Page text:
During a routine grocery store visit last week, Durango resident Laurel Hall, 87, experienced an act of kindness that altered the course of her day.
After working her way through the aisles in her electric cart Friday at Walmart, Hall entered the line to pay for her groceries. Once at the cashier, she paid with all the cash she had, but was still $50 short. So, she wrote a check. However, Hall had recently been the victim of a bank scam and her bank had given her temporary checks. The cashier ran the temporary check through the machine, but it was denied.
The cashier tried multiple times, but each time, the check was denied. Conscious of holding up the line, Hall apologized profusely to the man behind her, who said he was in no rush. They even struck up a conversation, and the man informed Hall his wife had recently come back from the hospital after fighting off COVID-19.
In her scooter, Hall wheeled over to the service center with a store manager to figure out the problem. The check still didn’t work.
“I was just horrified,” Hall said. “I didn’t know what to do because I had these groceries, I didn’t have enough money to pay for them in cash and I had a check that wouldn’t go.”
The man who she had struck up a conversation with behind her in line approached the service desk after he checked out and asked the store manager how much Hall’s check was for. On hearing the outstanding amount of $50, the man took a $100 bill out of his wallet and handed it to the cashier.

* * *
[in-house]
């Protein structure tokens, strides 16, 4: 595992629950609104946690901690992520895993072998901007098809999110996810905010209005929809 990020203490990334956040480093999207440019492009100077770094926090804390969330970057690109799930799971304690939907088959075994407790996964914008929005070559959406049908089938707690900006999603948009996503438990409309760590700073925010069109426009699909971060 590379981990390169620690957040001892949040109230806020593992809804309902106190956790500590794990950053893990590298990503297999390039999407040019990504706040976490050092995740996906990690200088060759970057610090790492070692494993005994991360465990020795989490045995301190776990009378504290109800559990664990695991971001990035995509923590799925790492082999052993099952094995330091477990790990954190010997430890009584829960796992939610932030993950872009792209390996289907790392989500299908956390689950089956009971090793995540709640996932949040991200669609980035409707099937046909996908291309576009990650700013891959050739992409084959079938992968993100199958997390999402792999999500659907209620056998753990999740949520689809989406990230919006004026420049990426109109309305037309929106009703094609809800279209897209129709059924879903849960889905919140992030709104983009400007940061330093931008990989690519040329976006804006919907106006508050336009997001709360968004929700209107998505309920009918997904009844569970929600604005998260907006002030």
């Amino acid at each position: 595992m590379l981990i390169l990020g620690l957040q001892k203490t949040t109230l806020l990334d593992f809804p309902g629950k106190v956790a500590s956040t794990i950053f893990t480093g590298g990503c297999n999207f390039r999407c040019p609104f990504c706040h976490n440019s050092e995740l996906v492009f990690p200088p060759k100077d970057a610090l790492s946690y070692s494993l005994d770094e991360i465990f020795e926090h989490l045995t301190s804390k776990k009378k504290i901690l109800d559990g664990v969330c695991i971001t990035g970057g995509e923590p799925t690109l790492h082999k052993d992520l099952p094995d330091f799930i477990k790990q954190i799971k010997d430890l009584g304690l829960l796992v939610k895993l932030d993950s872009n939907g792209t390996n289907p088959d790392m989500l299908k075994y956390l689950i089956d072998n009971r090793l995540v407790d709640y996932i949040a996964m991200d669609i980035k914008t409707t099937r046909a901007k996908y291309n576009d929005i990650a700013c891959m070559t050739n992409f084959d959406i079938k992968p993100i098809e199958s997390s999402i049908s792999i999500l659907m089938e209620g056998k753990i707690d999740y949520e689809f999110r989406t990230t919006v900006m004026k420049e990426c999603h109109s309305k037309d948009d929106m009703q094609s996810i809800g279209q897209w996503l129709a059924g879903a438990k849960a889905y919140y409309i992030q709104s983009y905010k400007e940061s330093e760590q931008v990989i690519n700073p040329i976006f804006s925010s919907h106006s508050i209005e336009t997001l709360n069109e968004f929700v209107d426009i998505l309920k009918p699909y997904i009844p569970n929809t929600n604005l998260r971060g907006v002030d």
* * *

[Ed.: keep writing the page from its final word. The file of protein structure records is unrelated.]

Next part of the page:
The cashier returned the man’s change, and “he took that money and put it in my hand,” Hall said, choking up during an interview with The Durango Herald. “And, then, he said, ‘Pay it forward.’ It still makes me cry.”
The man wouldn’t tell Hall his name, only that he lived in Aztec.
It took a couple of minutes for Hall to collect herself, as his kindness overwhelmed her. However, she soon knew how she intended to use the $50 gift.
Hall has been active in supporting the homeless campers at the Purple Cliffs site, organizing a number of clothing drives and routinely going by the camp to drop off different items the campers need. She thought it would be fitting to “pay it forward” to the campers at Purple Cliffs.
Hall drove to the La Plata County Thrift Store and found four footlockers she thought would be especially useful in the winter months.
“The people over there (at Purple Cliffs) have nothing. They have no place to keep their things dry,” Hall said.
She approached the cashier at the thrift store with four footlockers, each priced at $25, and told the cashier what she planned to do with them. The cashier told her he’d sell them all to her for $60.
With the help of the thrift store employees, Hall loaded the lockers into her car and drove to the camp at Purple Cliffs. The residents of the camp helped her unload the lockers and assisted her up the steps, “because I’m kind of old,” Hall said.
Hall asked the leaders of the camp to ensure two of the lockers went to women. The campers were grateful, and it all started with an act of kindness at Walmart.
“He was a saint,” Hall said of the man.
Summarizing her interactions during the day, from the man at Walmart to the cashier at the thrift store who gave her a discount, Hall said, “There are good people.”
Hall said she plans to organize more clothing drives for homeless residents. She said she can be reached at 799-1465 if anyone wants to donate items.